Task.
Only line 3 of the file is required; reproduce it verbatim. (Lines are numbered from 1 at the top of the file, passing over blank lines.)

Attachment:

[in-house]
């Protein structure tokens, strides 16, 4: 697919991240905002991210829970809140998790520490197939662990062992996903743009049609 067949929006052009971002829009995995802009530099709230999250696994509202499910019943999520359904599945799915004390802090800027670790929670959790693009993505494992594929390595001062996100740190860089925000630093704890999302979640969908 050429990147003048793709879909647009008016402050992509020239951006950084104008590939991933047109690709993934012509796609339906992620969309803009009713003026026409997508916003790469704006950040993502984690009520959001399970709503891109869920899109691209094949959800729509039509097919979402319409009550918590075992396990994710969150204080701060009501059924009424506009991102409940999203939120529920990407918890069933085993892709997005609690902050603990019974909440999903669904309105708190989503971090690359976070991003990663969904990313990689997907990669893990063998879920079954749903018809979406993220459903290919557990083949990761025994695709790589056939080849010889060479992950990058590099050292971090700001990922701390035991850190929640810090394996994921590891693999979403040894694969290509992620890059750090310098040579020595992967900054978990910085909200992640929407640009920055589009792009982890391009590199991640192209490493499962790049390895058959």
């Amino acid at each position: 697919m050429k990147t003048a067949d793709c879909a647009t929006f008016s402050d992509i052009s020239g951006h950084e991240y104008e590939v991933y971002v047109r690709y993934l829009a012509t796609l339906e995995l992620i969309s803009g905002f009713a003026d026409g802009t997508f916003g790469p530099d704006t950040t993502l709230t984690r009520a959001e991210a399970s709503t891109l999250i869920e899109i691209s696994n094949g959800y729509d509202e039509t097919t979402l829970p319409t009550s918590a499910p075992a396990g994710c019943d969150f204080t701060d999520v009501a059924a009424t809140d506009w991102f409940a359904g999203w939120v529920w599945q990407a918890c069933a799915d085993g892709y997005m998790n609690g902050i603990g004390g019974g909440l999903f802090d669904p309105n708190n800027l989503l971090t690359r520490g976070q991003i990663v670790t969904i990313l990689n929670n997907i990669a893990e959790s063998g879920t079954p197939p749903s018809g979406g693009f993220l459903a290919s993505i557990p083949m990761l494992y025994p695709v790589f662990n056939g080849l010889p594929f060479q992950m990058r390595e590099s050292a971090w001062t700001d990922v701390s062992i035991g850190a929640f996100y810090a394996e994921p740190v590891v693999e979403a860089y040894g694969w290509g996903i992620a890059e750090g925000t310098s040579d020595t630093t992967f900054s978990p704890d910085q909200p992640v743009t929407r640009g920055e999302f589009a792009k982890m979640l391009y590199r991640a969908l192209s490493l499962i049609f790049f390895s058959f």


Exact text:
């Amino acid at each position: 697919m050429k990147t003048a067949d793709c879909a647009t929006f008016s402050d992509i052009s020239g951006h950084e991240y104008e590939v991933y971002v047109r690709y993934l829009a012509t796609l339906e995995l992620i969309s803009g905002f009713a003026d026409g802009t997508f916003g790469p530099d704006t950040t993502l709230t984690r009520a959001e991210a399970s709503t891109l999250i869920e899109i691209s696994n094949g959800y729509d509202e039509t097919t979402l829970p319409t009550s918590a499910p075992a396990g994710c019943d969150f204080t701060d999520v009501a059924a009424t809140d506009w991102f409940a359904g999203w939120v529920w599945q990407a918890c069933a799915d085993g892709y997005m998790n609690g902050i603990g004390g019974g909440l999903f802090d669904p309105n708190n800027l989503l971090t690359r520490g976070q991003i990663v670790t969904i990313l990689n929670n997907i990669a893990e959790s063998g879920t079954p197939p749903s018809g979406g693009f993220l459903a290919s993505i557990p083949m990761l494992y025994p695709v790589f662990n056939g080849l010889p594929f060479q992950m990058r390595e590099s050292a971090w001062t700001d990922v701390s062992i035991g850190a929640f996100y810090a394996e994921p740190v590891v693999e979403a860089y040894g694969w290509g996903i992620a890059e750090g925000t310098s040579d020595t630093t992967f900054s978990p704890d910085q909200p992640v743009t929407r640009g920055e999302f589009a792009k982890m979640l391009y590199r991640a969908l192209s490493l499962i049609f790049f390895s058959f």